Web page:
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Secular Christians

Secular Christians

Friends of Jake blog discusses the ideas in a new book called “Faitheist” that argues for non-believers and people of faith to work together. Quoting from Patheos, FOJ writes:

Here’s a new entry to the discussion, from an atheist’s blog on Patheos, that actively advocates for a secular Christian identity that would mirror that of the secular Jewish community (Judaism is particularly welcoming of its nonbelievers).

Consider what this might be like. A secular Christian—I could be a candidate, for example—might go to church for the beautiful or traditional or inspiring music. The church building might be a draw, whether it were awe-inspiring or quaint. Sermons about finding the right path or avoiding the shallow temptations in life or even Bible stories might be edifying. Services could mark the important events in life such as births, marriages, and deaths. Whether the secular Christian went weekly or only a few times a year, the community of good people, eager to help others, would be welcoming. It might give focus to good works, providing opportunities for volunteering and direction for charitable giving.

But—and here’s the interesting bit—secular Christians would reject the supernatural origin of Christianity, would be open about their atheism, and would be accepted within the church community. The Christian church has millions of members who are secular Christians except for the last bit. They’ve lost their faith in the supernatural claims, they’ve admitted this to themselves, but they can’t come out to their church community. The concept of a secular Christian would allow these people to keep their community, charitable, and even family connections.

The Christian church isn’t pleased with these ex-Christians simply leaving the church, and this broadening of the church community, as is done in many Jewish communities, could provide a soft landing for many mainstream churches hurting for members. Conservatives will insist that a no-compromise position be taken, but the church is determined to evolve, and this direction seems to be a win-win.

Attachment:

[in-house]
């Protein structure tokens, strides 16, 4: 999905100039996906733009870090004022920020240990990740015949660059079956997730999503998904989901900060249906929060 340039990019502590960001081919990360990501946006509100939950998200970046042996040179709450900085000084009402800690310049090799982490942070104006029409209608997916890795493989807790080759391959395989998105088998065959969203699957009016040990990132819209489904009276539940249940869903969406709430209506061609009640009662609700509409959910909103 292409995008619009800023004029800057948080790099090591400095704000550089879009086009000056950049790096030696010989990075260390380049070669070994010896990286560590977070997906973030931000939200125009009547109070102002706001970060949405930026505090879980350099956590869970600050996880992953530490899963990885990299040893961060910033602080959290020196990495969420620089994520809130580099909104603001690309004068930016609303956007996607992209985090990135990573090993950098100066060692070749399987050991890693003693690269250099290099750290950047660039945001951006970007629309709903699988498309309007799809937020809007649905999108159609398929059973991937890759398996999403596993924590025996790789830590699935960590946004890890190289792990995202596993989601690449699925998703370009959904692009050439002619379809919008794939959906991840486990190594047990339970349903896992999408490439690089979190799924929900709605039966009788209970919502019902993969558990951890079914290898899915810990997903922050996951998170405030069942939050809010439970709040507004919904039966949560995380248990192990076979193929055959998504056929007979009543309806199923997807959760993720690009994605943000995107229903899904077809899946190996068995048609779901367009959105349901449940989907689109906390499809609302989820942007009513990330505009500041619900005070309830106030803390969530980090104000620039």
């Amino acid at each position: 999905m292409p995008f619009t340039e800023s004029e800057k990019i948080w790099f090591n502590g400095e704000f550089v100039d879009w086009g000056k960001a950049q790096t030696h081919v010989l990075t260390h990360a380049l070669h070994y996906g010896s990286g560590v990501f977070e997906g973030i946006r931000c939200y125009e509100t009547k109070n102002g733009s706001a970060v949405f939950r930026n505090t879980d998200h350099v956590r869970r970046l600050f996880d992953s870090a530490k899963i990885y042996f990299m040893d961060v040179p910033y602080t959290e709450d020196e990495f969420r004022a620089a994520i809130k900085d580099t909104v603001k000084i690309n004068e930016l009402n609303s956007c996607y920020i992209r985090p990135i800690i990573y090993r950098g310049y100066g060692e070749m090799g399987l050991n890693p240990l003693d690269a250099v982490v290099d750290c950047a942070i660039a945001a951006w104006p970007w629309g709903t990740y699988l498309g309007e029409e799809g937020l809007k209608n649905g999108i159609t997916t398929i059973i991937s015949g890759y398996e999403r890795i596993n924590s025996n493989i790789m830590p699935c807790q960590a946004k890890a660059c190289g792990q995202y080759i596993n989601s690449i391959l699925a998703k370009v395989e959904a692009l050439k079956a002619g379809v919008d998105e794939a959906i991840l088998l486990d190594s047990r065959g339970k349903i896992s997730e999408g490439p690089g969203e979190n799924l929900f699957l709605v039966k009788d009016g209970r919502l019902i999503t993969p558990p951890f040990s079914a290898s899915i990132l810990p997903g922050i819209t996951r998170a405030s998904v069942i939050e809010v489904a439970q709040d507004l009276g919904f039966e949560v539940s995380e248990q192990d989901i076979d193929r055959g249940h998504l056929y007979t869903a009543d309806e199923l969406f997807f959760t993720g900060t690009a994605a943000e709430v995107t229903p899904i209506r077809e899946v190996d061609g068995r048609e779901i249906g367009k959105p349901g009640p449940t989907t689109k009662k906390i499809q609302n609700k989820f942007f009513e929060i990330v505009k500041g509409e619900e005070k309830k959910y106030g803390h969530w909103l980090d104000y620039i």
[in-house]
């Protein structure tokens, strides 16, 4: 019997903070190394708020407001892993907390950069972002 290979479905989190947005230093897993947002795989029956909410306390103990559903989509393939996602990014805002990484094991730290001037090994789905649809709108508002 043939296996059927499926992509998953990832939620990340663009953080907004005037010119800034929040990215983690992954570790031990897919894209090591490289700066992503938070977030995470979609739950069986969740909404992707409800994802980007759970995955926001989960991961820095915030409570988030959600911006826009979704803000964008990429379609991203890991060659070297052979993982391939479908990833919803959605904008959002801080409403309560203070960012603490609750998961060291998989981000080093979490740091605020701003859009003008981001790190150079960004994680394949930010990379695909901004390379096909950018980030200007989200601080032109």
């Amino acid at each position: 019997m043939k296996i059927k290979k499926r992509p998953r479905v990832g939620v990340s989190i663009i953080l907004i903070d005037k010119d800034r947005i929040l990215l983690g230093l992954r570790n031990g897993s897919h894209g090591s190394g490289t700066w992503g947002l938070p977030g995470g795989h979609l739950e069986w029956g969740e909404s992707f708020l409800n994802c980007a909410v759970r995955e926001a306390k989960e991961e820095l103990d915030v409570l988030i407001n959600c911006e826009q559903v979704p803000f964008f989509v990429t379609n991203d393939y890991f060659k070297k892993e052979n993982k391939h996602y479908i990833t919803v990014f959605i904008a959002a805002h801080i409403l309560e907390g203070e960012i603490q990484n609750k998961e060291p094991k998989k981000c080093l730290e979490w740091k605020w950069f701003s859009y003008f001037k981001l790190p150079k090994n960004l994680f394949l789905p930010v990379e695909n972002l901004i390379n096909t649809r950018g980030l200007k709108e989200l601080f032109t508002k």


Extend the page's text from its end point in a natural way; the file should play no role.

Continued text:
Speaking of her own experience as a non-believer who attends church:

I’m a non-believing member of an Episcopal Parish. Indeed, I’m technically “legal” as a member: As a child, I was baptised and confirmed Roman Catholic. I had a good religious education (Catholic school through 8th grade). Now, as an adult, I not only attend services but donate time and treasure to the Episcopal Church.

Probably the main difference between me and other people who might fit this description is that I’m not in the closet about my lack of belief (although I admit I’m hesitant about telling people I don’t know well, in case they take it the wrong way or think I’m being disrespectful, which I am at pains to avoid). I don’t take Communion, and while I enjoy the service, generally I don’t say the words or sing the hymns.

Is there a place for people who are “culturally Christian” in church?


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Ann Fontaine

A follow-up blog post from FOJ.

Harriet Baber

Dr. Roberts, I’d estimate that about 40% of Episcopal clergy are atheists. I’m not surprised. And I’m not recommending firing them. It’s just, IMHO unfortunate.

Theism isn’t just stupid. It’s an intellectual possibility though, as I said, highly speculative. And currently it isn’t respectable in polite society. So I’d hope that the church could maintain clergy as believers, to reassure those of us who are theists that it isn’t just stupid.

Don’t you get it? That religious belief is not respectable? That among educated, upper middle class people it’s regarded with contempt? We need someone, somewhere to say it’s ok.

Dave Paisley

Pretty much describes the Church of England for the last fifty years or so.

Not that there’s anything wrong with that.

Lucia Lloyd

I think Unitarian Universalist congregations are already providing exactly what this blogger is looking for. Many Quaker meetings do too.


If I felt welcome like this I think I would come back to the brick and mortar church. I’ve been an online-only Episcopalian for 7 or 8 years because this was the only way to keep up the identity and find some sustenance while at the same time processing my own disbelief. But I do miss church and would love to feel welcome to come back like this. I doubt that it could happen, though. Perhaps I have one of those drafts upstairs that Mr. Bergen discusses, above. In that case it is my draft and not something that most believers would be comfortable with.

And Dr Baber, you might be surprised how many clergy I personally know who would fit in the category of non-believers. I wonder if you would pack them up and send them out? Behavior I expect from Rome, not from Episcopalians.

(Dr., since we are insisting on titles now, it seems) Dennis Roberts


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